Taxes - What Can I Deduct?

Tax deductions are perhaps the only exciting thing about doing your taxes anddespite popular belief, they are not only for the privileged- they're just abit elusive to the untrained eye.

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What Can I Deduct From My Taxes?

Tax deductions are perhaps the only exciting thing about doing your taxes and despite popular belief, they are not only for the privileged - they're just a bit elusive to the untrained eye. So what can you deduct from your taxes? Let's take a look at ten of the most commonly missed tax deductions.

1. Moving Expenses

Moving doesn't have to be a stressful and expensive or deal, especially considering that the IRS will allow you to deduct a portion of moving expenses from your taxable income at the end of such a life-changing year.

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While quite mild, there are restrictions regardless. In order to be able to deduct moving expenses, distance is taken into account. If the cause of moving is to find a new job, your new workplace must be at least 80km (30mi) farther than your previous job. Those of you who are self-employed, don't freak out - the deduction is available to you too!

One more thing: you must be employed full-time for a minimum of 9 months out of the year of the grand move and if you are self-employed, you must stay employed for 78 weeks or 20 out of 24 months.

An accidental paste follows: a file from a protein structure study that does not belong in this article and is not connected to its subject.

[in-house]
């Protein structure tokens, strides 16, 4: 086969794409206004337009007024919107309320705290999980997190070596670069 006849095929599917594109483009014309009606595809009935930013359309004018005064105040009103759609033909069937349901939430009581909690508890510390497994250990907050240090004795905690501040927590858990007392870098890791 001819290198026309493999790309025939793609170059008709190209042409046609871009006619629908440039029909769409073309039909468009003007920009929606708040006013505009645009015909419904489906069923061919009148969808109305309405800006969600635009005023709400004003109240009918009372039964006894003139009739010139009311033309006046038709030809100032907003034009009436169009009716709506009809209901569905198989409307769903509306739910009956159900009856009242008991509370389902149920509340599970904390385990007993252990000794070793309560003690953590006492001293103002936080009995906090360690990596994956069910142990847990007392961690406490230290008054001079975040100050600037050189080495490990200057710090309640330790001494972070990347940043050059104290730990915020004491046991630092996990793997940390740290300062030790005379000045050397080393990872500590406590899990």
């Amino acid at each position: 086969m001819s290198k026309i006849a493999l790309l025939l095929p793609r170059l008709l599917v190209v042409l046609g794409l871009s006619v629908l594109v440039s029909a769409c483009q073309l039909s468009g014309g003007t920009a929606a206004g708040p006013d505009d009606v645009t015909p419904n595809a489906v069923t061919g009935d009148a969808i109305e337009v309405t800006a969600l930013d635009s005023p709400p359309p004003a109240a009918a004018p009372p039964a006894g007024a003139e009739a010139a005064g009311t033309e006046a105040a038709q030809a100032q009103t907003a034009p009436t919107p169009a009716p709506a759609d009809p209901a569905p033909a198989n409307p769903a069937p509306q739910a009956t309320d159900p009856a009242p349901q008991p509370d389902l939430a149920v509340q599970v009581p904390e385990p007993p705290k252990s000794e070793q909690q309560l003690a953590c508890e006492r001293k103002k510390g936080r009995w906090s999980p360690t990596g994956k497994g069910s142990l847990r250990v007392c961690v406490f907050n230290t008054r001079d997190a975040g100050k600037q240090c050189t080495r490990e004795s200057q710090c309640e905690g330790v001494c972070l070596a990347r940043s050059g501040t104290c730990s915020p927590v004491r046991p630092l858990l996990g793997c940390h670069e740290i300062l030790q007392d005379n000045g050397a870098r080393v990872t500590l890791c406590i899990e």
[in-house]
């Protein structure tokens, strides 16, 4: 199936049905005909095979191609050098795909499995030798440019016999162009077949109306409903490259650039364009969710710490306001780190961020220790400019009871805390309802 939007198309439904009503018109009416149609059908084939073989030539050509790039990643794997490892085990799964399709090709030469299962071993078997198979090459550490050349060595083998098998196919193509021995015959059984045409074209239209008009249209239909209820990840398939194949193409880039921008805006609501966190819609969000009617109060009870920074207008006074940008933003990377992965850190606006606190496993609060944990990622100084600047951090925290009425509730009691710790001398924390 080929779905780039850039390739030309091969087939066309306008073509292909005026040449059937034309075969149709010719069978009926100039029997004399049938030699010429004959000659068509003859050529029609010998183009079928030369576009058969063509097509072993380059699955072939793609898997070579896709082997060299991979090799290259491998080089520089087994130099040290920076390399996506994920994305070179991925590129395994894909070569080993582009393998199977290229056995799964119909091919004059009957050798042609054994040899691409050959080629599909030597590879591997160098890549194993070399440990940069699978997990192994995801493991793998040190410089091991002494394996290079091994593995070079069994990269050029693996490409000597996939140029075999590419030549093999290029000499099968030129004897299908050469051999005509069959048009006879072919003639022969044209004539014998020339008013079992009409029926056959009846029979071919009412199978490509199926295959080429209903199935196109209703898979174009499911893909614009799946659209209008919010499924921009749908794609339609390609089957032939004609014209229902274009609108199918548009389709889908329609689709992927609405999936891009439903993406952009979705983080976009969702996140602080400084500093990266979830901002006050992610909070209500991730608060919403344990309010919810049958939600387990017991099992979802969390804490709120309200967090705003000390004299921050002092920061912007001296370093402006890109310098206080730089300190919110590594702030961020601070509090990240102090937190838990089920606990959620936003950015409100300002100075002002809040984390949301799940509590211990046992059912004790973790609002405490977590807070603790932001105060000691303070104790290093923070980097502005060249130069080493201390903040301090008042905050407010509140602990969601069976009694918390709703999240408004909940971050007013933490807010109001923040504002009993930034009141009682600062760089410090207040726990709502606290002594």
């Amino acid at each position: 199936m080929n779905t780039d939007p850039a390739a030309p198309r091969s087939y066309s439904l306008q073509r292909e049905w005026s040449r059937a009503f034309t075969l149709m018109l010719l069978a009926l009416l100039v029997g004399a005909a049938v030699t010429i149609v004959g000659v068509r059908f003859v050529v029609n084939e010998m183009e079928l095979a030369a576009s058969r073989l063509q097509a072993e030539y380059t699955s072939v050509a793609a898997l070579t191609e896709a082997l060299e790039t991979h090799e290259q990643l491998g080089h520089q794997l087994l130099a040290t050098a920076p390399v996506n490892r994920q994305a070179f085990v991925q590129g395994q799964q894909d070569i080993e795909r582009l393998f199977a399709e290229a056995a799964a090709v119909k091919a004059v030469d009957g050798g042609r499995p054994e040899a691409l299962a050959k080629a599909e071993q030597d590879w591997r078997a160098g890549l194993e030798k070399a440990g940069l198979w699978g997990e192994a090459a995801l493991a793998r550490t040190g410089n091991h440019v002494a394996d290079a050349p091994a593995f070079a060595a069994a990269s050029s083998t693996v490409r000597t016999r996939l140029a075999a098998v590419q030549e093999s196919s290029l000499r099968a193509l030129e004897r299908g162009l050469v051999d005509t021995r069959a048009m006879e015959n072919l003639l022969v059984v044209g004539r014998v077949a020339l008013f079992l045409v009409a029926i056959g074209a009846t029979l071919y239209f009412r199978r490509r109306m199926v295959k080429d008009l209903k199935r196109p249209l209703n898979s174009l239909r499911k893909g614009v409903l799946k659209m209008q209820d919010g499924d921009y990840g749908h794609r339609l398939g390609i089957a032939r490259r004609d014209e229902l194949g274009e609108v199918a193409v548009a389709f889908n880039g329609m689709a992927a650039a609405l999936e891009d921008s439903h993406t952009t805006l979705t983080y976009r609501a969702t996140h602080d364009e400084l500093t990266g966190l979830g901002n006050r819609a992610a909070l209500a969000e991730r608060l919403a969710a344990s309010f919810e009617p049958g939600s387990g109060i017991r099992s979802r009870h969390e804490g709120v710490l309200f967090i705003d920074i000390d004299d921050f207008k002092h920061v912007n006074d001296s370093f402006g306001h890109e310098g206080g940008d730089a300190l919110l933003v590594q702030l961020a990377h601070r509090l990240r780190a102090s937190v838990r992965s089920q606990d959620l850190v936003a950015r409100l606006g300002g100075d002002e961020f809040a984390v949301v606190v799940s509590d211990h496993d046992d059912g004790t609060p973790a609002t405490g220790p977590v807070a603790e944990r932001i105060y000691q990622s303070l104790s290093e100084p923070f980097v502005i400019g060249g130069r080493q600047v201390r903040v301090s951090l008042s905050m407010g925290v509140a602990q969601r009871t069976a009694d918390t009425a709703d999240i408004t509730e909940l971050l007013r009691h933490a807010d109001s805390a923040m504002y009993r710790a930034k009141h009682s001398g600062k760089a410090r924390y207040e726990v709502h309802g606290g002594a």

2. Student Loan Interest

To soften the blow of student loan debt, the IRS allows citizens to deduct student loan interest from their taxable income. Qualifying individuals can deduct awhooping $2,500 from student loan interest annually- that's a huge relief!

There are only a few very reasonable restrictions: Being claimed as a dependent on your parents' tax return is one of them. Another is if you have an above average annual income of over $75,000. The last restriction comes from the type of loan you took out. For example if the loan is a Direct PLUS loan in your parents' name, then you cannot receive a deduction as your parents are obligated to pay that amount.

3. Your Home Office

…but seriously, the deduction only applies if you actually have and use ( most important factor) a home office.

The IRS is especially strict with this deduction because many a clever person before has tried to get free home-remodeling deductions in the name of self-employment. That being said, those who actually do work from home can get everything from repairs and maintenance costs, landscaping, utilities, real estate taxes, and insurance deducted.

4. Animal Expenses

Believe it or not, you can deduct pet expenses from your taxable income. Okay, let me clarify- by "pet", I mean professional service animal.

If you have a medical condition that is aided by the use of a service animal, you can deduct the expenses of that animal if they are higher than 7.5 percent of your taxable income.